What is Insect Shield?
Insect Shield® Repellent Apparel and Insect Shield® Repellent Gear are revolutionary products designed to provide long-lasting, effective and convenient personal insect protection. The durable protection provided by Insect Shield apparel and gear is the result of years of research and testing. In July 2003, Insect Shield Repellent Apparel was registered by the U.S. Environmental Protection Agency. In 2006, the U.S. Environmental Protection Agency accepted an amendment extending the durability claims of Insect Shield Repellent Apparel from 25 washes to 70 washes. The duration of the repellency is supported by experimental data. Insect Shield apparel and gear products combine the Insect Shield process with a proprietary formulation of the insect repellent permethrin resulting in effective insect protection that lasts the expected lifetime of a garment.
Is Insect Shield EPA-registered?
Insect Shield Repellent Apparel is EPA registered. (Reg. No. 74843-2) Insect Shield Repellent Gear is EPA registered. (Reg. No. 74843-5)
What does EPA registration mean?
The EPA registration process is designed to evaluate a proposed product to ensure it will not have adverse effects on people or the environment. Insect Shield products have been rigorously evaluated on multiple levels, the chemistry, the application process and the final consumer product.
Insect Shield® Repellent Apparel has been registered to repel mosquitoes, ticks, ants, flies, chiggers, and midges (no-see-ums). Insect Shield® Repellent Gear has been registered to repel mosquitoes, ticks, fleas, and flies. The EPA requires extensive effectiveness data to prove a product's ability to repel insects. Many species and varieties of these insects have been tested, including many that can carry dangerous diseases.
A small item of Insect Shield clothing provides less repellency than a larger one. You may need to adjust the amount of Insect Shield apparel you wear, depending on the number of biting insects that are present. For example, you might prefer to wear pants instead of shorts in certain situations; long sleeves instead of short; or add a hat and socks. Topical repellent can be used for exposed skin, and is especially recommended for heavily infested locations.
Does the product have an odor?
Insect Shield Repellent Apparel feels and smells the same as other clothing.
The repellency of Insect Shield apparel is EPA-registered to last through 70 launderings, the expected lifetime of a garment. This is also well beyond the life of most performance fabric finishes commonly used in the technical-apparel industry. Insect Shield gear repellency remains effective through 6 months of exposure to weathering, or through 25 launderings for washable items.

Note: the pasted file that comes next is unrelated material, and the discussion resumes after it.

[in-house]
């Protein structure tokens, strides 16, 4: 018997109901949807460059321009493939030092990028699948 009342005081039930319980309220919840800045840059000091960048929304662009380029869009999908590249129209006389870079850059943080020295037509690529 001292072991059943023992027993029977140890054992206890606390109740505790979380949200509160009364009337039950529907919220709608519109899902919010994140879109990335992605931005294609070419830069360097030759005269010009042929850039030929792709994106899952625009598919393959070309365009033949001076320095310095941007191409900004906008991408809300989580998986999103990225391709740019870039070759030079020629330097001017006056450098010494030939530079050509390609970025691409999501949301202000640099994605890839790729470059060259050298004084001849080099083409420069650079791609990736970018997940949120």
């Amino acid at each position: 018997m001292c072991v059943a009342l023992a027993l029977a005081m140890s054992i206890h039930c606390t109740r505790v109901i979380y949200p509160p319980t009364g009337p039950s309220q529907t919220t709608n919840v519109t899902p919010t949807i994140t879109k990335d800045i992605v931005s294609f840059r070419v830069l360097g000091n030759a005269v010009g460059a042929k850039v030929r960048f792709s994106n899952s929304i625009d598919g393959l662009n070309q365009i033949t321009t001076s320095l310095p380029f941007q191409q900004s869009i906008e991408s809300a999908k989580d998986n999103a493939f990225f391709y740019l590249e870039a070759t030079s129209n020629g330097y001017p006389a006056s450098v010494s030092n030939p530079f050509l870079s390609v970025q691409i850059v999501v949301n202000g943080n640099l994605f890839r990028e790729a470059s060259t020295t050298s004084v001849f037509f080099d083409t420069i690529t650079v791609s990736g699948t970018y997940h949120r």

Insect Shield products also have a long shelf life. Insect Shield-treated garments stored for ten years have shown no loss of repellent effectiveness.
Insect Shield Repellent Apparel puts insect repellency near your skin, instead of on it, and the protection is invisible. Also, the repellency is long lasting, so no re-application is needed.
The proprietary Insect Shield process is designed to prevent loss of active ingredient outside the system, and once applied, Insect Shield repellency is so tightly bound to fabric fibers that garments retain effective repellency through 70 launderings.
Why does the Insect Shield label say “dispose of in trash after use?”
This indicates that Insect Shield products can be simply deposited in the trash and require no special disposal process. Eventually, the repellency becomes exhausted through wearing and laundering.
How do you care for Insect Shield products?
For items that can be washed, normal home laundering is recommended. Insect Shield repellent apparel can be bleached, starched, pressed, etc., without effect on the repellent quality; however, it should not be dry-cleaned.
Why can't the products be dry-cleaned?
Dry cleaning removes some of the active ingredient which reduces the insect repellent quality of the apparel.
Who recommends permethrin-treated apparel?
- The U.S. Centers for Disease Control and Prevention (CDC), www.cdc.gov/travel
- The World Health Organization (WHO), www.who.int
- National Institute for Occupational Health and Safety, www.cdc.gov/niosh/topics/lyme/
- The American Academy of Family Physicians, http://www.familydoctor.org
- The Public Health Agency of Canada, www.phac-aspc.gc.ca
Insect Shield represents a promising new approach to the longstanding problem of protection against both insects and the diseases they can carry. All of the above agencies actively encourage at-risk individuals to use permethrin-treated clothing as a protective measure against insect-borne diseases.
Permethrin has been successfully used in the United States as an EPA-registered product since 1977, with an excellent safety record. Permethrin is used in lice shampoos for children, flea dips for dogs, and various other products, some of which are regulated by the FDA.
Millions of permethrin-treated bed nets are being distributed globally via malaria control programs. Insect Shield-treated uniforms are now being utilized by international relief organizations to help protect them in areas prone to insect-borne diseases. Research is also being done on the impact of future alternative Insect Shield products.